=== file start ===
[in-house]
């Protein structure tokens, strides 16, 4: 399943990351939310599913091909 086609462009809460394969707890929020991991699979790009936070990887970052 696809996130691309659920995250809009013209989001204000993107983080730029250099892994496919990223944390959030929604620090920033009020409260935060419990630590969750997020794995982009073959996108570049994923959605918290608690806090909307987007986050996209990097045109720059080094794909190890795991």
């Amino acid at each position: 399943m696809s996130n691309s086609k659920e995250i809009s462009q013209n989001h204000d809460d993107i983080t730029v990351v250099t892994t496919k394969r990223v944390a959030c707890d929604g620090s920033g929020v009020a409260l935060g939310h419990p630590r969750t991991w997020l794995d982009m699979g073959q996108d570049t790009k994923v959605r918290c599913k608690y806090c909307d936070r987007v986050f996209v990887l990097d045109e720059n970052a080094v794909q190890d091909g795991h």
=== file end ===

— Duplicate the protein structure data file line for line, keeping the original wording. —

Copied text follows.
[in-house]
């Protein structure tokens, strides 16, 4: 399943990351939310599913091909 086609462009809460394969707890929020991991699979790009936070990887970052 696809996130691309659920995250809009013209989001204000993107983080730029250099892994496919990223944390959030929604620090920033009020409260935060419990630590969750997020794995982009073959996108570049994923959605918290608690806090909307987007986050996209990097045109720059080094794909190890795991």
């Amino acid at each position: 399943m696809s996130n691309s086609k659920e995250i809009s462009q013209n989001h204000d809460d993107i983080t730029v990351v250099t892994t496919k394969r990223v944390a959030c707890d929604g620090s920033g929020v009020a409260l935060g939310h419990p630590r969750t991991w997020l794995d982009m699979g073959q996108d570049t790009k994923v959605r918290c599913k608690y806090c909307d936070r987007v986050f996209v990887l990097d045109e720059n970052a080094v794909q190890d091909g795991h």